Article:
Twelve years in America and Eziafa Okereke has nothing to show for it. Desperate to re-write his story, Eziafa returns to Nigeria to find a woman he can mold to his taste. Eighteen-year-old Zina has big dreams. An arranged marriage to a much older man isn”t one of them. Trapped by family expectations, Zina marries Eziafa, moves to Houston, and trains as a nurse. Buffeted by a series of disillusions, the couple stagger through a turbulent marriage until Zina decides to change the rules of engagement.
Praise for A Good Name
While never losing sight of her characters’ radiant humanity, Kilanko writes about the consequential weight of cultural expectations with a beauty and insight that is both profound and universal.
Lauren B. Davis, author of The Grimoire of Kensington Market, The Empty Room, and Our Daily Bread
With a steady and skillful hand, Yejide Kilanko has built an achingly human narrative that interrogates the ways men and women are bound by tradition, culture, family, and each other. Much like Buchi Emecheta’s classic The Joys of Motherhood, Kilanko offers an unsparing depiction of disappointments, large and small, and the very human choices that compound or alleviate them. At each turn, Kilanko invites us to ask ourselves how we might respond in similar circumstances. Much like Tayari Jones’ much-lauded Silver Sparrow and An American Marriage, the characters and their conundrums haunt you when the story ends. You leave unsettled by the injustice of unfairness, deeply wishing the characters had chosen another way.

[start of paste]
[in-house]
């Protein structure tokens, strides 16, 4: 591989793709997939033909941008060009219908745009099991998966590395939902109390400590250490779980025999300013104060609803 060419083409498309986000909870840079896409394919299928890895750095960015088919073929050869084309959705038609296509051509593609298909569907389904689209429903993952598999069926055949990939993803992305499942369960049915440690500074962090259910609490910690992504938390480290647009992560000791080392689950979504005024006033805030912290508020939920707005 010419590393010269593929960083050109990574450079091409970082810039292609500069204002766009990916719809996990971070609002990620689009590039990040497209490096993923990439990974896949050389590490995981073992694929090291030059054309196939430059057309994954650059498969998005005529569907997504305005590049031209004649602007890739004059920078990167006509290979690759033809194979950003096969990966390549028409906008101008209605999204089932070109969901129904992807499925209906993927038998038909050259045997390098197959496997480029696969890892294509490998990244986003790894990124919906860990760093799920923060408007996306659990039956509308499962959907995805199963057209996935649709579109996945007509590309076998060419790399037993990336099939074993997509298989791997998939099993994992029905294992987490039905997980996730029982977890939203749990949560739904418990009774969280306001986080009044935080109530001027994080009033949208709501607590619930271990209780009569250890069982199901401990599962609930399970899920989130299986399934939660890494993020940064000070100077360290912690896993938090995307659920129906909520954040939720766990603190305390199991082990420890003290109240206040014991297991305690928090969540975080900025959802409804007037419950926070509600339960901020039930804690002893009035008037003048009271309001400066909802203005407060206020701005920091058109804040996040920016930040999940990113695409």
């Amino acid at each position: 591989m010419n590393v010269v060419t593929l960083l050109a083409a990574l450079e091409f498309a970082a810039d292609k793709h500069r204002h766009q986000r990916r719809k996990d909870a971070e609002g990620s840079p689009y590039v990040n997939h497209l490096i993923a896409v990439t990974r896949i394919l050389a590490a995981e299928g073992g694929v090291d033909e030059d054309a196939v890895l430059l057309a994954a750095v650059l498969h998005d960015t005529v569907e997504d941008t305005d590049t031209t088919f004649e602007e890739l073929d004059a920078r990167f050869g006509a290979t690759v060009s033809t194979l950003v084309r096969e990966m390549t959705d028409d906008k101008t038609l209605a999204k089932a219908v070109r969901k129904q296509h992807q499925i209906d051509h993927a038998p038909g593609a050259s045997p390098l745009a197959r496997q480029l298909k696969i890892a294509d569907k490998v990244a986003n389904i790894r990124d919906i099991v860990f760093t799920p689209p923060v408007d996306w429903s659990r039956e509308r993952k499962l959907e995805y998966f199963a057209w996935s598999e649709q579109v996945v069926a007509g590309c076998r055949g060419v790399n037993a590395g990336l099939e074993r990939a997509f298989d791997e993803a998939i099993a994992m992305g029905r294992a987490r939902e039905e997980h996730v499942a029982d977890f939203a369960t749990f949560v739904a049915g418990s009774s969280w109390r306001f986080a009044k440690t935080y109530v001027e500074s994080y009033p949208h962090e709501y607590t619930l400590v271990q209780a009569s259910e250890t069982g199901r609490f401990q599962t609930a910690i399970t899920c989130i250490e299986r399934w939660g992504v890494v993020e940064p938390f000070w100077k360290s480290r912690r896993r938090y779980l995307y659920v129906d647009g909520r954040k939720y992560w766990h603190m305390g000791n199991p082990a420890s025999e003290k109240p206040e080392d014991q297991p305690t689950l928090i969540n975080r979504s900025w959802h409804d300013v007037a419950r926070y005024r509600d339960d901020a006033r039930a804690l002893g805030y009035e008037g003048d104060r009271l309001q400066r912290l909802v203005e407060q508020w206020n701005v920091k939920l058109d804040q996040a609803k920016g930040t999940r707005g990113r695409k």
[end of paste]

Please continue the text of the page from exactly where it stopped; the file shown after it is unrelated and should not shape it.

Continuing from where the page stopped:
Nana Ekua Brew-Hammond, author of Powder Necklace.
Yejide Kilanko’s A Good Name is a layered, fast-paced, and emotionally complex novel. Written in a beguilingly accessible language, it brims with dramatic surprises. It is a much-needed and quite engaging contribution to the conversation around the cultural and other forces that shape the immigrant experience.
Okey Ndibe, author of Foreign Gods, Inc.